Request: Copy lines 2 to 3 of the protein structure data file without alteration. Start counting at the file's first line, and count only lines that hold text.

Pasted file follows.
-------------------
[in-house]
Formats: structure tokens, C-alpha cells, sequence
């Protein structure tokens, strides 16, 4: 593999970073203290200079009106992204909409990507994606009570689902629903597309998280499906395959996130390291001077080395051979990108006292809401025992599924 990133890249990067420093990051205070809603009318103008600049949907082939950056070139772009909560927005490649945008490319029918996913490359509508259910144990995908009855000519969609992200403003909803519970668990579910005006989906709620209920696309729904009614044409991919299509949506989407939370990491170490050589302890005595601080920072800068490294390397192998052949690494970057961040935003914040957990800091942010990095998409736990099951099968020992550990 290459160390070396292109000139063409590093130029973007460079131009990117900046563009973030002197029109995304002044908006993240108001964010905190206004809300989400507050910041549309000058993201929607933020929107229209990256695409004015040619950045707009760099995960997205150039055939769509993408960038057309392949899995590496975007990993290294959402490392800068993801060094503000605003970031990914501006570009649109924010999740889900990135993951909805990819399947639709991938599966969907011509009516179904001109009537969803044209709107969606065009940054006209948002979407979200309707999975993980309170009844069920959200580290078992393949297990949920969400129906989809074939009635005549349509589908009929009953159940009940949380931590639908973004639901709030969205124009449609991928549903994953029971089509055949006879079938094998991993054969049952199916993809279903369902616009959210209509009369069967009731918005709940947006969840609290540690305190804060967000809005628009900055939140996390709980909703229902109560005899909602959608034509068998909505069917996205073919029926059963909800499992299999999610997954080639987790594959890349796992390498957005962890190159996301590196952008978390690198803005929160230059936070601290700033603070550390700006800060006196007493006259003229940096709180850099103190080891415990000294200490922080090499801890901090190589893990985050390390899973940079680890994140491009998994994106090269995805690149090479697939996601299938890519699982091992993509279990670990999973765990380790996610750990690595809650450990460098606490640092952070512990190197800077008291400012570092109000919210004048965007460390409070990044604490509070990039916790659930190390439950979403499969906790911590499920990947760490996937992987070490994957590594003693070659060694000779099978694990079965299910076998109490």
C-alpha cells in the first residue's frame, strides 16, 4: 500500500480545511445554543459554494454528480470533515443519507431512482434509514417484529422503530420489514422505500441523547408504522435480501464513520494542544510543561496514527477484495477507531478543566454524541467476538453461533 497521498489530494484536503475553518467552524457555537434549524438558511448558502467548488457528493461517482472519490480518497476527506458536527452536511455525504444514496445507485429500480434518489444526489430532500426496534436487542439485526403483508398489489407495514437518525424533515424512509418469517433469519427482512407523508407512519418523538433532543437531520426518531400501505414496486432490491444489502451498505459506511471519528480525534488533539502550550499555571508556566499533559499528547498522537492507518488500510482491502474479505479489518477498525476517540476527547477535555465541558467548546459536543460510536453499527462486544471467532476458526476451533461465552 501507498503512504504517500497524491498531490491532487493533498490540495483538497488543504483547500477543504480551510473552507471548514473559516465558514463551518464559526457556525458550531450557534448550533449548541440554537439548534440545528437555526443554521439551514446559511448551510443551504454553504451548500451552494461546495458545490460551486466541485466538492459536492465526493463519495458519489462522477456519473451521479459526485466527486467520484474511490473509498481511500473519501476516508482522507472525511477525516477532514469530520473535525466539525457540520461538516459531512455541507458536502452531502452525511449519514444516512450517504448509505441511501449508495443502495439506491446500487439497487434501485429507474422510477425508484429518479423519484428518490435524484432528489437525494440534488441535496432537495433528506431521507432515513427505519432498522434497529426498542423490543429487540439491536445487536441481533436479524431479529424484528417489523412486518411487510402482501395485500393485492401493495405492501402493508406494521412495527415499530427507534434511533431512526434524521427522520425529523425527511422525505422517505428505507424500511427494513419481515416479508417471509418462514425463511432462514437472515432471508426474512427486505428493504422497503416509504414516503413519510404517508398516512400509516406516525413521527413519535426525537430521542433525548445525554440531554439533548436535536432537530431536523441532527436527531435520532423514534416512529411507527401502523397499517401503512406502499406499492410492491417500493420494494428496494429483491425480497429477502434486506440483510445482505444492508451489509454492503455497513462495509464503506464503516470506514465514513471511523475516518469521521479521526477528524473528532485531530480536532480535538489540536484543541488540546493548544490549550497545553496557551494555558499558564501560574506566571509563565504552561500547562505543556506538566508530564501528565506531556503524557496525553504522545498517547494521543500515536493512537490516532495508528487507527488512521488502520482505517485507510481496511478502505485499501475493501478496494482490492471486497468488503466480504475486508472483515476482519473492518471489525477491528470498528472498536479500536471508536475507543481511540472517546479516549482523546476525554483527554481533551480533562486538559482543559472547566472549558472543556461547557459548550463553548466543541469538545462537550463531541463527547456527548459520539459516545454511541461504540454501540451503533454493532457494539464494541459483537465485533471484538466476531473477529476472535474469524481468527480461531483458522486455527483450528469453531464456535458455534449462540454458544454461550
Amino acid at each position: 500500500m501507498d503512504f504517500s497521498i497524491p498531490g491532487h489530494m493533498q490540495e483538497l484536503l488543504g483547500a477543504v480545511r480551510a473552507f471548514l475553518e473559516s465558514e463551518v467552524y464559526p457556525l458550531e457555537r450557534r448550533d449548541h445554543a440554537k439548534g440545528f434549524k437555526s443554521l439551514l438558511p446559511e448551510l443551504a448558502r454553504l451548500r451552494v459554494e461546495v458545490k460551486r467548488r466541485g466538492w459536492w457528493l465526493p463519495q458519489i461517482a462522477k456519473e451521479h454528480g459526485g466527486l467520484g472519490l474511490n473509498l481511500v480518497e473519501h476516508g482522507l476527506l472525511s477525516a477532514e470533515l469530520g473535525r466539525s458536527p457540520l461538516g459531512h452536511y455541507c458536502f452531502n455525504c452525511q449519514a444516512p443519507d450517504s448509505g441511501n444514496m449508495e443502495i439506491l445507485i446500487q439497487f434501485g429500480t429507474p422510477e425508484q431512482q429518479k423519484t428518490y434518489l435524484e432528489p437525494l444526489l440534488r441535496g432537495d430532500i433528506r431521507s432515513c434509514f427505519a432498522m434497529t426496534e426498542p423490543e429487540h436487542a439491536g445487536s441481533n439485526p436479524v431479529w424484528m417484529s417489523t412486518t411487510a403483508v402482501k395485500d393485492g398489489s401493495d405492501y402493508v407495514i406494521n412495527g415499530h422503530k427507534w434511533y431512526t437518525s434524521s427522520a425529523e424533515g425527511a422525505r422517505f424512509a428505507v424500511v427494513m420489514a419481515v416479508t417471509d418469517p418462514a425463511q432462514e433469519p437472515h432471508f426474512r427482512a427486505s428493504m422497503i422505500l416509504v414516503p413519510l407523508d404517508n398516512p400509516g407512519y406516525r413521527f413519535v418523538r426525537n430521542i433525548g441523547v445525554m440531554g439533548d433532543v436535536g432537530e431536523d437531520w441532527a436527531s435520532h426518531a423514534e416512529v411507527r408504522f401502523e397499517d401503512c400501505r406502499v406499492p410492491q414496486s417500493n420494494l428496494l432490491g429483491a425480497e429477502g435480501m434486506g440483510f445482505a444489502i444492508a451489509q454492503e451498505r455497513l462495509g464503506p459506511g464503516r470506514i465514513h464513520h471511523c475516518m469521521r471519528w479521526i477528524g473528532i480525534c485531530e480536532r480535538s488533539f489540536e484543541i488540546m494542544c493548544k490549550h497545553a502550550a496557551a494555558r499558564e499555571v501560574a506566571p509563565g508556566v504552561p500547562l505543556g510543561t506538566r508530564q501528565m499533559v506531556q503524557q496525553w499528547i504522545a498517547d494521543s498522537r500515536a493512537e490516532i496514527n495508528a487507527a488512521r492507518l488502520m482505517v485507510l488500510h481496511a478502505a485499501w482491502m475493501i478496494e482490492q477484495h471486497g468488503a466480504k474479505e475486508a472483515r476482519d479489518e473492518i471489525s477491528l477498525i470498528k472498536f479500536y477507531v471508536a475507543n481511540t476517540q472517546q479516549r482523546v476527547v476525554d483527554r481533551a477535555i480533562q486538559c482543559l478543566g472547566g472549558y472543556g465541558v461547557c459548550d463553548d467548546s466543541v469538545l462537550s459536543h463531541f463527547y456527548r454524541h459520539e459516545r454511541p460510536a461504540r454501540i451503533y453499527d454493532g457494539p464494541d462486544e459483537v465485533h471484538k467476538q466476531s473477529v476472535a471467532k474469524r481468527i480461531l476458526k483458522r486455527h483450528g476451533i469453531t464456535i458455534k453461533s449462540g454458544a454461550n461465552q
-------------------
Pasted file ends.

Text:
Formats: structure tokens, C-alpha cells, sequence
């Protein structure tokens, strides 16, 4: 593999970073203290200079009106992204909409990507994606009570689902629903597309998280499906395959996130390291001077080395051979990108006292809401025992599924 990133890249990067420093990051205070809603009318103008600049949907082939950056070139772009909560927005490649945008490319029918996913490359509508259910144990995908009855000519969609992200403003909803519970668990579910005006989906709620209920696309729904009614044409991919299509949506989407939370990491170490050589302890005595601080920072800068490294390397192998052949690494970057961040935003914040957990800091942010990095998409736990099951099968020992550990 290459160390070396292109000139063409590093130029973007460079131009990117900046563009973030002197029109995304002044908006993240108001964010905190206004809300989400507050910041549309000058993201929607933020929107229209990256695409004015040619950045707009760099995960997205150039055939769509993408960038057309392949899995590496975007990993290294959402490392800068993801060094503000605003970031990914501006570009649109924010999740889900990135993951909805990819399947639709991938599966969907011509009516179904001109009537969803044209709107969606065009940054006209948002979407979200309707999975993980309170009844069920959200580290078992393949297990949920969400129906989809074939009635005549349509589908009929009953159940009940949380931590639908973004639901709030969205124009449609991928549903994953029971089509055949006879079938094998991993054969049952199916993809279903369902616009959210209509009369069967009731918005709940947006969840609290540690305190804060967000809005628009900055939140996390709980909703229902109560005899909602959608034509068998909505069917996205073919029926059963909800499992299999999610997954080639987790594959890349796992390498957005962890190159996301590196952008978390690198803005929160230059936070601290700033603070550390700006800060006196007493006259003229940096709180850099103190080891415990000294200490922080090499801890901090190589893990985050390390899973940079680890994140491009998994994106090269995805690149090479697939996601299938890519699982091992993509279990670990999973765990380790996610750990690595809650450990460098606490640092952070512990190197800077008291400012570092109000919210004048965007460390409070990044604490509070990039916790659930190390439950979403499969906790911590499920990947760490996937992987070490994957590594003693070659060694000779099978694990079965299910076998109490």